Access to affordable housing is a fundamental building block for a successful life. The geographic distribution of affordable housing has a direct effect on residents’ ability to access all of the resources and opportunities that are essential for meeting basic needs and achieving health and well being. For these reasons, understanding the “geography of opportunity” related to housing is essential to any analysis of equity issues in the region.
This map series looks at housing affordability from several angles. It includes maps on (a) median home value, (b) change in median home value, (c) median rental cost, (d) housing purchasing power, (e) the housing plus transportation cost burden, and (f) the location of publicly subsidized affordable housing in relationship to areas with above the regional average percentage of populations in poverty.
Click on the thumbnails below to view the other maps in this series.
What the Maps Tell Us: Initial Findings
The first two maps in this series provide information about owner occupied housing: Median Home Value and Change in Median Home Value (2000-2010). The census tracts with the highest median housing prices are in the west hills, Lake Oswego, Irvington and Hayden Island. The median sales prices in 2010-11 ranged from approximately $535,500 to $806,000 in these areas. The census tracts with the lowest median housing prices include portions of north Portland, outer east Portland, east Multnomah County, and portions of Oregon City, Canby, Tualatin, Beaverton, Hillsboro, Forest Grove and Vancouver, as well as the city of Cornelius. Median sales prices in 2010-11 ranged from approximately $140,000 to $257,000 in these areas.
Nearly all the census tracts where the median housing sales price more than doubled from 2000 to 2010 are located in the cities of Portland and Vancouver. These areas include the Vancouver neighborhoods of Esther Short, Hough and Arnada. In Portland, these areas include neighborhoods in inner northeast and southeast, the southwest neighborhoods of Markham, Arnold Creek, Marshall Park and Southwest Hills, and the northwest neighborhoods of Forest Park and Linnton.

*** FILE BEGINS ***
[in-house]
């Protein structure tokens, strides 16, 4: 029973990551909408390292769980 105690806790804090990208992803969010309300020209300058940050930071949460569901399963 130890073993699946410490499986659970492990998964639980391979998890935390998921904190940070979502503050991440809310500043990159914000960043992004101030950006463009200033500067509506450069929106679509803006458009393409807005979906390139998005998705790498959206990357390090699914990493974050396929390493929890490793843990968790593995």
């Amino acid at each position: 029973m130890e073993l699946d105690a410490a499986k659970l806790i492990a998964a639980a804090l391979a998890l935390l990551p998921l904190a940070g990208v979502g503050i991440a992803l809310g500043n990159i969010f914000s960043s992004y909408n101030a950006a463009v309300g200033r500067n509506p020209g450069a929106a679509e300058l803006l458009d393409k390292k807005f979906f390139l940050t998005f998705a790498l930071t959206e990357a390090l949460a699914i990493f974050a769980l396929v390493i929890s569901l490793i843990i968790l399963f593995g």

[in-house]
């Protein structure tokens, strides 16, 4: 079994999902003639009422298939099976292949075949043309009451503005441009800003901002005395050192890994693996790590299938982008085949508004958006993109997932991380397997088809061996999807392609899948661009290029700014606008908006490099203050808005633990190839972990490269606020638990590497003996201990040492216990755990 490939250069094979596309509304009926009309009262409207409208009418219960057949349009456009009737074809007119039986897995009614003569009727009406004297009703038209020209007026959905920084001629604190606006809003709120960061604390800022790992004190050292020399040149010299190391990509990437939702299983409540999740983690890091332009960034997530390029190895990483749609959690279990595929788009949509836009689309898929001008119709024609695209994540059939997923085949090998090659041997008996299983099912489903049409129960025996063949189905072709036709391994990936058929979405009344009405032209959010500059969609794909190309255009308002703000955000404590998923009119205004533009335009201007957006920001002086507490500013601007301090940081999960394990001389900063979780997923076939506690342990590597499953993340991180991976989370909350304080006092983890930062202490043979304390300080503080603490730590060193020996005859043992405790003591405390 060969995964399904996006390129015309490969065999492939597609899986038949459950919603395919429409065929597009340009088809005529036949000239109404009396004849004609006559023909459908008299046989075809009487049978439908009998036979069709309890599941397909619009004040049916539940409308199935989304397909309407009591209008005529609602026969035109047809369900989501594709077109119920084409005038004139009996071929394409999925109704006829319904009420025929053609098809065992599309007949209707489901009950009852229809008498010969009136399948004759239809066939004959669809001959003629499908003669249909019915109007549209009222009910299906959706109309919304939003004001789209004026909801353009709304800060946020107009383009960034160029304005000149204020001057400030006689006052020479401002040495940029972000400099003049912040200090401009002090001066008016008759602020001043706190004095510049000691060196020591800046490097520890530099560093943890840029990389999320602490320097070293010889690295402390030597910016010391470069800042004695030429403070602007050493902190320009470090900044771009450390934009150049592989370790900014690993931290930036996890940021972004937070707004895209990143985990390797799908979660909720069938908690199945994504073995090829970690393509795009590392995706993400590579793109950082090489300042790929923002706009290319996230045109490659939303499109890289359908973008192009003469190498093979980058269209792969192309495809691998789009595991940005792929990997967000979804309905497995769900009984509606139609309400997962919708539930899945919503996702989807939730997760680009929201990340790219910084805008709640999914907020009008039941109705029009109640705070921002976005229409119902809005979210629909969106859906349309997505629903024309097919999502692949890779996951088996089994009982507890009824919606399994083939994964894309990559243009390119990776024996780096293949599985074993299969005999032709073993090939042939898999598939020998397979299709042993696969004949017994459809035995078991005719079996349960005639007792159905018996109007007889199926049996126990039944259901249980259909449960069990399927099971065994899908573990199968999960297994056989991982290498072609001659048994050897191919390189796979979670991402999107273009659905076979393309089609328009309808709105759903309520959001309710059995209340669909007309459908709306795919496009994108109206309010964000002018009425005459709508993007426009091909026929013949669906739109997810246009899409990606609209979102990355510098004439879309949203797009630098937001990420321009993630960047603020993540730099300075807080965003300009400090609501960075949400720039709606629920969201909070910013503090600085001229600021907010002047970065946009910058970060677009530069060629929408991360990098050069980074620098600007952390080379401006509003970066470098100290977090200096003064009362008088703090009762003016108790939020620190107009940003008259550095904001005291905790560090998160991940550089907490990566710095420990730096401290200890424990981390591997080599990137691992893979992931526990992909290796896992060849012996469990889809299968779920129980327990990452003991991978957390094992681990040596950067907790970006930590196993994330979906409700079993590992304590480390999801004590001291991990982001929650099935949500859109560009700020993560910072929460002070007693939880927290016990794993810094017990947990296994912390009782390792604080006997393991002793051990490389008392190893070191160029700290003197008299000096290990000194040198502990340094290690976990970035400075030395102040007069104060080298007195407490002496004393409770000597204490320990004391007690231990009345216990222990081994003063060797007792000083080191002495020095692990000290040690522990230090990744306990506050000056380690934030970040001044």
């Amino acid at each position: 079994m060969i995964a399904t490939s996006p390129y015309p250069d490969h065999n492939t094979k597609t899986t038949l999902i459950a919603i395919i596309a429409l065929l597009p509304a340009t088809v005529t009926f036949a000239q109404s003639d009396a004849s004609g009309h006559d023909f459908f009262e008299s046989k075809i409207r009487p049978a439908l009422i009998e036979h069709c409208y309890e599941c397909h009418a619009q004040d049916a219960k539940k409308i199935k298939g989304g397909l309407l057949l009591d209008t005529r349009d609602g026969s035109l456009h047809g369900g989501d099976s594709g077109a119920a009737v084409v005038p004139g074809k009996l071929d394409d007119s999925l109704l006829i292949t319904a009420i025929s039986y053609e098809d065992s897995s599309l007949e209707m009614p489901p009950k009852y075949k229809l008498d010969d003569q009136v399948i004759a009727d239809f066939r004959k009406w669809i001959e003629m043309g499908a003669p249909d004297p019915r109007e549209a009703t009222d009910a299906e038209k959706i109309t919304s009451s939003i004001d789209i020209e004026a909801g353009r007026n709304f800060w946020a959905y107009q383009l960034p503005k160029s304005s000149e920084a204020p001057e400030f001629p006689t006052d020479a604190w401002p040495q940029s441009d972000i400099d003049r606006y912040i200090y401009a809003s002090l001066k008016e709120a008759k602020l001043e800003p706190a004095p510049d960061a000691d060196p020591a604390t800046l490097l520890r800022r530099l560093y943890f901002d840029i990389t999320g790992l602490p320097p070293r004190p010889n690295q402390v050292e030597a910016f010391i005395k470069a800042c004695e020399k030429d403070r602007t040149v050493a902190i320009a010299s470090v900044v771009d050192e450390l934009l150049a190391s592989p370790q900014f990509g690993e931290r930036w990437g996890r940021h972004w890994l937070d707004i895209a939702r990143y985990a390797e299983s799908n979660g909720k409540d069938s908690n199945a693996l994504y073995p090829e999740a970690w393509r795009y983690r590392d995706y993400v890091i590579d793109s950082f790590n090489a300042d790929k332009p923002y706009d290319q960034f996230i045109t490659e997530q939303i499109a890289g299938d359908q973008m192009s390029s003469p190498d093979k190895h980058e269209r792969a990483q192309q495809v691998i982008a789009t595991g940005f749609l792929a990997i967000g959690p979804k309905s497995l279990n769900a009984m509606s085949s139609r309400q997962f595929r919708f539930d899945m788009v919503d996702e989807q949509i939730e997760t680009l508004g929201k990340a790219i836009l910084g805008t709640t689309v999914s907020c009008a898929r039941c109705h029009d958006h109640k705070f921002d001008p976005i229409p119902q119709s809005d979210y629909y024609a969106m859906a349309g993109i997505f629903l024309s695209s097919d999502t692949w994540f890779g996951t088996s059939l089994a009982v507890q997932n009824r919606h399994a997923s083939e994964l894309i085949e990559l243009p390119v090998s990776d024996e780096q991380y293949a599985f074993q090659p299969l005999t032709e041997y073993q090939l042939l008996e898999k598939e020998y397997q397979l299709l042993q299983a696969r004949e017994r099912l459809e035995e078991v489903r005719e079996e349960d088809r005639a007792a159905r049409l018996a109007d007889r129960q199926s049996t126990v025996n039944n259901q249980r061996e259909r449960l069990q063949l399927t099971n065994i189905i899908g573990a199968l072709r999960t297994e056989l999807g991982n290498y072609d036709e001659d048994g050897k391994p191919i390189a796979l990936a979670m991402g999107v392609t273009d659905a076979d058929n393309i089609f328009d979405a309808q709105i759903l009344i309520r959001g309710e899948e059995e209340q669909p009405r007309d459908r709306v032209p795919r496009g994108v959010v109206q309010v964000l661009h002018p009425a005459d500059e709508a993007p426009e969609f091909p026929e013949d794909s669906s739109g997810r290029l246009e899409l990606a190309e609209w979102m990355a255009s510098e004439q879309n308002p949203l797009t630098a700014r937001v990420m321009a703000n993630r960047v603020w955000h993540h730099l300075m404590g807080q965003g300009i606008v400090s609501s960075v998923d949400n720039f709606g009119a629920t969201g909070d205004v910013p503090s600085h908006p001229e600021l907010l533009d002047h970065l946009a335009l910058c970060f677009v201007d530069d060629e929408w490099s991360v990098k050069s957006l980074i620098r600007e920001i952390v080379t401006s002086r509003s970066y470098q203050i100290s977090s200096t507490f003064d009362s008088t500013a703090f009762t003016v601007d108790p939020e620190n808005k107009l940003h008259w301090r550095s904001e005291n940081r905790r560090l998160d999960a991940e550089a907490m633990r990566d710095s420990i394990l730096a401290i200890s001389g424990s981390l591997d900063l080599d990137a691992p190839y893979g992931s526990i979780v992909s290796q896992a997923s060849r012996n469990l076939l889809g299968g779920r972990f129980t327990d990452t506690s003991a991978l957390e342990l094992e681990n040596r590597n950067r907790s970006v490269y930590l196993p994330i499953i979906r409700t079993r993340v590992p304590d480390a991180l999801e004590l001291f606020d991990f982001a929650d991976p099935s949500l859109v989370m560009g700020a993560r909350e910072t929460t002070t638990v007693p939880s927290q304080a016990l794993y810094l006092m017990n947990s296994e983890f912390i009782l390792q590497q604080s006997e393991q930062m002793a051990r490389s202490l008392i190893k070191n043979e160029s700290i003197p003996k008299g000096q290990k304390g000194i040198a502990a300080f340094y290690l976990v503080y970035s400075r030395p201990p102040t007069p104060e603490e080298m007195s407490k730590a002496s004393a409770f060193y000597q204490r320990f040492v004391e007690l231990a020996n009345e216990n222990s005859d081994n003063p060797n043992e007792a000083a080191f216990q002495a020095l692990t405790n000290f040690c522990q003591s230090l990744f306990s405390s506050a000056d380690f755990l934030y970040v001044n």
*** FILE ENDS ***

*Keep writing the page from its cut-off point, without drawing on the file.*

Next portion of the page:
Census tracts where the median inflation-adjust housing sales price was lower in 2010 than in 2000 include a few neighborhoods in outer east Portland and east Multnomah County and a census tract that includes portions of Forest Grove and adjacent unincorporated Washington County.
These data do not fully capture the volatility of housing prices over the past decade. Prices rose rapidly in the early part of the decade and then dropped toward the latter part of the decade. Prices are now beginning to gradually increase again. The Change in Median Home Value map compares sales price data on homes sold in the year 2000 and 2010, so it reflects two snapshots in time rather than the trends over the course of the entire decade.
The Median Rental Cost map provides data on rental housing; unfortunately these data are only available by zip code, so the map does not provide as nuanced an analysis as the other maps in this series. It is also important to note that the data used for this map are taken from a relatively small sample of units, and the units included may or may not be representative of the full range of rental housing in the region.